Literary Mama writing about the many faces of motherhood

No comments

A year ago, the woman loved the baby. In the secret basket of her belly, she remade herself, cell by cell. An imaginary scientist, she began with the basics, the foundation: one X, then two. She rebuilt the code. She kept her father's high-arched feet, solid shoulders, eyes like razors. She dropped her mother's rolling veins and delicate chin, signs of weakness. This baby, she thought, this baby will have no fear.
Once perfect, the code was copied. Eager chromosomes thickened and split--orgasmic bursts. They wriggled out of tired cells and into new ones. They trebled, then quadrupled, then became a million, a billion.

The baby grew. From complex proteins, the woman made a strong stomach, a surgeon's brain. No barefoot-and-pregnant for you, she thought. No taken-for-granted. She sloped a nose, smoothed skin, stretched a mouth, twirled ears. She cut eyes, filled the slits a sharp blue. Finally, she made a heart, half-closed but thick as rope. No bleeding heart, she thought. No heart-on-your-sleeve.

The woman knew success, swelled with her experiment.


Week twelve, the woman ate everything strong. Hot coffee. Shrimp pâté. Eggs with anchovies. You are what you eat, she knew. A lifetime of hotdish, now the woman became a chef--continental cuisine. No ham-and-bean bake, no cheesy potatoes. This baby would have the sun in its mouth, the sea in its skin.

She avoided vinegar salads, bitter olives. No sour wit, she thought, no acid tongue. This baby wouldn't talk hard. This baby wouldn't use its words as weapons.

One afternoon, the woman attended a wedding lunch, petit fours and chocolate strawberries. Afterwards, she imagined the baby meek, all dimples and coffeecake knees. She imagined the baby saying "okay," and "it's alright." She saw the baby alone, crying in the blank of night.

That evening the woman cooked Spanish--chorizo, spicy sausage. If cornered, this baby would be feisty, ready to fight. It would say "no," cock its thighs like tight-wound springs.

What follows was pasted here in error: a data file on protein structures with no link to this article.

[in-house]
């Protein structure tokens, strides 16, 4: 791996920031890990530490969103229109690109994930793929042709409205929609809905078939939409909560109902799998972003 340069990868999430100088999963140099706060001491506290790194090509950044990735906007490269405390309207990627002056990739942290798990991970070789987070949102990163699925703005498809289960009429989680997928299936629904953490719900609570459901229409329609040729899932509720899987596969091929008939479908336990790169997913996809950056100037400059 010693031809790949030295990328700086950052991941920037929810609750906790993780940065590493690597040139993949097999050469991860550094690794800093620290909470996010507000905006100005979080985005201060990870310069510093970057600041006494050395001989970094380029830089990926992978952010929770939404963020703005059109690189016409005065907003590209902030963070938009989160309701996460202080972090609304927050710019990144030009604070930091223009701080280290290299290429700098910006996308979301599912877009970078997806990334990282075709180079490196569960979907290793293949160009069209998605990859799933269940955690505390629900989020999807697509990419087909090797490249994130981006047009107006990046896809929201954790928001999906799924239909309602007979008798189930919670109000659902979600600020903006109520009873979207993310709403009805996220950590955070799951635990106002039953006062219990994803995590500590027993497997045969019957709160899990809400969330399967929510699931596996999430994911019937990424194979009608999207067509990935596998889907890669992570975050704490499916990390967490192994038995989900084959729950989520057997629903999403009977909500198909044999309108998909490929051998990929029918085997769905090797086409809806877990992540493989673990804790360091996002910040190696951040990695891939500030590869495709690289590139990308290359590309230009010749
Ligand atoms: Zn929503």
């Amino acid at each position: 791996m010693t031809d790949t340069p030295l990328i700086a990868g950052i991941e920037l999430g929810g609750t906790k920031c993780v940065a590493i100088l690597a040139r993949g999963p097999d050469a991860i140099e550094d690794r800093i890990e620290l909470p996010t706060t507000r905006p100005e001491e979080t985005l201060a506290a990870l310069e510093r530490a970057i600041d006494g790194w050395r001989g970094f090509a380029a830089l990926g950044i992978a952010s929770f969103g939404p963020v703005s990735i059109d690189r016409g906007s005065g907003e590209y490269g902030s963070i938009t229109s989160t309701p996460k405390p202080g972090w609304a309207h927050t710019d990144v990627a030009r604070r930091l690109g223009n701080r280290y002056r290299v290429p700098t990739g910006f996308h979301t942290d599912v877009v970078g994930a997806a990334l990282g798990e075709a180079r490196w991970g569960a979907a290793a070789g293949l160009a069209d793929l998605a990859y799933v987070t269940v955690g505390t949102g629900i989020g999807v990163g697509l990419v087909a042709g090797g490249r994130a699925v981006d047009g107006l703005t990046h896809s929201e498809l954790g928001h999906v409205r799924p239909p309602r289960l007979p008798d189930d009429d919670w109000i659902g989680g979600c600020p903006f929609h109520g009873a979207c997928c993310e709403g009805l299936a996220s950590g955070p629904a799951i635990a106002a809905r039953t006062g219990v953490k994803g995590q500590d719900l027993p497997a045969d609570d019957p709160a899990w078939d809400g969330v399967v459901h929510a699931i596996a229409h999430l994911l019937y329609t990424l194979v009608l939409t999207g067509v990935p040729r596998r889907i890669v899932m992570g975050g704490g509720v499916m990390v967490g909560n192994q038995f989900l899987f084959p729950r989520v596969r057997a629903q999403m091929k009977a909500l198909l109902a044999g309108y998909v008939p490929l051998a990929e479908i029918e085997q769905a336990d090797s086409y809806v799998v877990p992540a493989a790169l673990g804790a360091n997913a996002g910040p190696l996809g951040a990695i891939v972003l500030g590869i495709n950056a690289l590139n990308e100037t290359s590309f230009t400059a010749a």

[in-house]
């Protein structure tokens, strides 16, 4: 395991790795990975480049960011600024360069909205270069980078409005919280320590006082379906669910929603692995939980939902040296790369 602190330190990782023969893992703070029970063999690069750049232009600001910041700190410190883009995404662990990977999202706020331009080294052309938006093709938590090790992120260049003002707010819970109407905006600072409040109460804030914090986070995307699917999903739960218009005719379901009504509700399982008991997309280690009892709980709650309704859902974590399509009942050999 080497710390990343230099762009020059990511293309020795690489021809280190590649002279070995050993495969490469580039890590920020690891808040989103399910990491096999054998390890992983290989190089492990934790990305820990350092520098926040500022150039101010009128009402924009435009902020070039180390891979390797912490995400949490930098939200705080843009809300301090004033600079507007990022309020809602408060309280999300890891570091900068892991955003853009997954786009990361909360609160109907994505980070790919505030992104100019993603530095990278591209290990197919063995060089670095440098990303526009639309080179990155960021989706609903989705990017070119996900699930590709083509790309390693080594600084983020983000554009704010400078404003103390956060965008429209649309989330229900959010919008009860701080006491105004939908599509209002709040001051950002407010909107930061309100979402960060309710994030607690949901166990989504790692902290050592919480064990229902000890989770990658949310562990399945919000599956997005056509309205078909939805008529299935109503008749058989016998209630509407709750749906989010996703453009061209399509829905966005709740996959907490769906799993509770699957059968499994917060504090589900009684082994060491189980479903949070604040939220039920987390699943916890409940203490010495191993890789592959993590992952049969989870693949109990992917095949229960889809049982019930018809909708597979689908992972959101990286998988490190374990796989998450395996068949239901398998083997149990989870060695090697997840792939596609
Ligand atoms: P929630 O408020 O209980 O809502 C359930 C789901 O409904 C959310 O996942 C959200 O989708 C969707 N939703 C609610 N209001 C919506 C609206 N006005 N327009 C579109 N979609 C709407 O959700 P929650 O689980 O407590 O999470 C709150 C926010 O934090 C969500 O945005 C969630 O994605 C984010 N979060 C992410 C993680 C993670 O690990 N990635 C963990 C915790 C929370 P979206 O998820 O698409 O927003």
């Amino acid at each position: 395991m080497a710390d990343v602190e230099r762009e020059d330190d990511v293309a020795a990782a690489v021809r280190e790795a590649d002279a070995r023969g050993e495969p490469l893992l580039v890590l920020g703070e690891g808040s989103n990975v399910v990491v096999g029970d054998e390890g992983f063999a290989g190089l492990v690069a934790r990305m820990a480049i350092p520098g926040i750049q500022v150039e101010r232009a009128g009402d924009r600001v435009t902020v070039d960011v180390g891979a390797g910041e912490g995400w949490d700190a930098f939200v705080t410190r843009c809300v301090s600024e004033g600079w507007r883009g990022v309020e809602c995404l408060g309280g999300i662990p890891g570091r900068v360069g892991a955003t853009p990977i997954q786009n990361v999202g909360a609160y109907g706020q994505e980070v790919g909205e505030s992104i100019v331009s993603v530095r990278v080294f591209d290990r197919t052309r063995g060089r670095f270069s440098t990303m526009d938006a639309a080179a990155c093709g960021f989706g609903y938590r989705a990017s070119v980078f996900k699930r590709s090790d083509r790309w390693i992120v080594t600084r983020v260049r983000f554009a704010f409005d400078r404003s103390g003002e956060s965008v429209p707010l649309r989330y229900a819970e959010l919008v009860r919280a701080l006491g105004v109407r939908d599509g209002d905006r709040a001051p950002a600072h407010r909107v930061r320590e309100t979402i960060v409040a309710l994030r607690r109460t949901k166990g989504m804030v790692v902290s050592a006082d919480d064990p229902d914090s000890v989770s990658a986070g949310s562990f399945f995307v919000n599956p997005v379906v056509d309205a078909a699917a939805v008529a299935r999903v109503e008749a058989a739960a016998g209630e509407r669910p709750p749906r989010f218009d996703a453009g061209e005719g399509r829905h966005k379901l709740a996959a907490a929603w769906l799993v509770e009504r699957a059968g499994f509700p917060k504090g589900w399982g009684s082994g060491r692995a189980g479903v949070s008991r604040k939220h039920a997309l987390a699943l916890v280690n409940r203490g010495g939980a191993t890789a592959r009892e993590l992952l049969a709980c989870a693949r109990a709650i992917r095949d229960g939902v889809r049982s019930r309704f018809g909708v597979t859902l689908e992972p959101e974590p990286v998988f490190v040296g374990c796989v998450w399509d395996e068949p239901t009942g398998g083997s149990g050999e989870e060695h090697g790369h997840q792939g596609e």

Three months ago, the baby was born. The woman paced in a gleaming room. Like a nurse, she inhaled bleach, the good smell of nothing. The pads, the sheets, her gown, her pillow--all white. Cleanliness, she knew, is close to Godliness. Even the woman's pain seemed scrubbed.

The woman wanted to stop right there, pickle the baby. She wanted to label its parts and store it in deep freeze. Transparent, she would see the baby through plastic. A mirror. A photograph. A time machine. The woman would know her own brow, her own small wrists, but they would be new, neat. Touching the baby's cold hand, the woman would come to know herself. Before the broken arm, the chickenpox scars. Before the lectures on daydreaming, the clumsy-cut dress, the mongrel puppy sent back to the pound. Before the battery of adult do's and don't, the regular job, the cookie-cutter house, the generic husband.

But then the close smells of iron and salt, new pain the color of blood. Now a fisherman, the woman waded in fluid that splattered the floor with each contraction. Brine ringed her feet like chalk. She tried for a trawler's patience, let the line spin out. She waited for the tug, the hard pull that would cleave water from air.

The baby came. Gutted, the woman was slit fin to mouth. The umbilical cord was darker than she'd imagined, a purple that bullied the air.

The baby cried; they cut the cord and placed it on her stomach.

A weak chin, wooly eyes. A face only a mother could love.


These days, the woman hates the baby. In the basin of her body, she gurgles milk, blood. I'm a rotten tomato, she thinks, a pail of dirty dishwater. Breastfeeding or bleeding, the holes of her body slacken and dilate as if she were dead, as if to invite the worm or the beetle. She leaks, rills of slow, tickling fluid that stain the woman's sweaters and skirts, make her cross her arms, her legs. A gourd or a waterskin, the woman must fill and fill herself, offer herself again and again to the little fingers that miss and clutch.